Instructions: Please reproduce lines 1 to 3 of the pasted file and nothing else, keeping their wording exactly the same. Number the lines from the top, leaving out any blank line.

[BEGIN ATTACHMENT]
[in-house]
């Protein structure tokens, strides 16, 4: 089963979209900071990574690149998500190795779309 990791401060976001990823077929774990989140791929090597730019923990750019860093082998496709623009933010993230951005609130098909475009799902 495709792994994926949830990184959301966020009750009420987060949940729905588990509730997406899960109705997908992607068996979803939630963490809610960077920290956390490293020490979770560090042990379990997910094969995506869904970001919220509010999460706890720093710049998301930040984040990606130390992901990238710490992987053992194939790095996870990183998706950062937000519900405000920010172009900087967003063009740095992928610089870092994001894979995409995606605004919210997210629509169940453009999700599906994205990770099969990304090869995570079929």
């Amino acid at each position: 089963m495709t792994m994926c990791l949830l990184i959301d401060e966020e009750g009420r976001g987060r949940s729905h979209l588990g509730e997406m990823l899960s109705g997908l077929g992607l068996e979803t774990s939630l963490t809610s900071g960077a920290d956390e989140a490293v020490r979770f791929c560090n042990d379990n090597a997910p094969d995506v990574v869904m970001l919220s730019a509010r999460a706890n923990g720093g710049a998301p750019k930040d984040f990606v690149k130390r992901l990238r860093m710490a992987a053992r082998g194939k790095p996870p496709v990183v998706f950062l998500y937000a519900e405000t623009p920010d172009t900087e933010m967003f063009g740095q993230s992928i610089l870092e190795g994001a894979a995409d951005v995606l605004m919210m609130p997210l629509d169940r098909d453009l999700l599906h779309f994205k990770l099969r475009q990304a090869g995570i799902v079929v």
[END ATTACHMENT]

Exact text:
[in-house]
């Protein structure tokens, strides 16, 4: 089963979209900071990574690149998500190795779309 990791401060976001990823077929774990989140791929090597730019923990750019860093082998496709623009933010993230951005609130098909475009799902 495709792994994926949830990184959301966020009750009420987060949940729905588990509730997406899960109705997908992607068996979803939630963490809610960077920290956390490293020490979770560090042990379990997910094969995506869904970001919220509010999460706890720093710049998301930040984040990606130390992901990238710490992987053992194939790095996870990183998706950062937000519900405000920010172009900087967003063009740095992928610089870092994001894979995409995606605004919210997210629509169940453009999700599906994205990770099969990304090869995570079929």
């Amino acid at each position: 089963m495709t792994m994926c990791l949830l990184i959301d401060e966020e009750g009420r976001g987060r949940s729905h979209l588990g509730e997406m990823l899960s109705g997908l077929g992607l068996e979803t774990s939630l963490t809610s900071g960077a920290d956390e989140a490293v020490r979770f791929c560090n042990d379990n090597a997910p094969d995506v990574v869904m970001l919220s730019a509010r999460a706890n923990g720093g710049a998301p750019k930040d984040f990606v690149k130390r992901l990238r860093m710490a992987a053992r082998g194939k790095p996870p496709v990183v998706f950062l998500y937000a519900e405000t623009p920010d172009t900087e933010m967003f063009g740095q993230s992928i610089l870092e190795g994001a894979a995409d951005v995606l605004m919210m609130p997210l629509d169940r098909d453009l999700l599906h779309f994205k990770l099969r475009q990304a090869g995570i799902v079929v």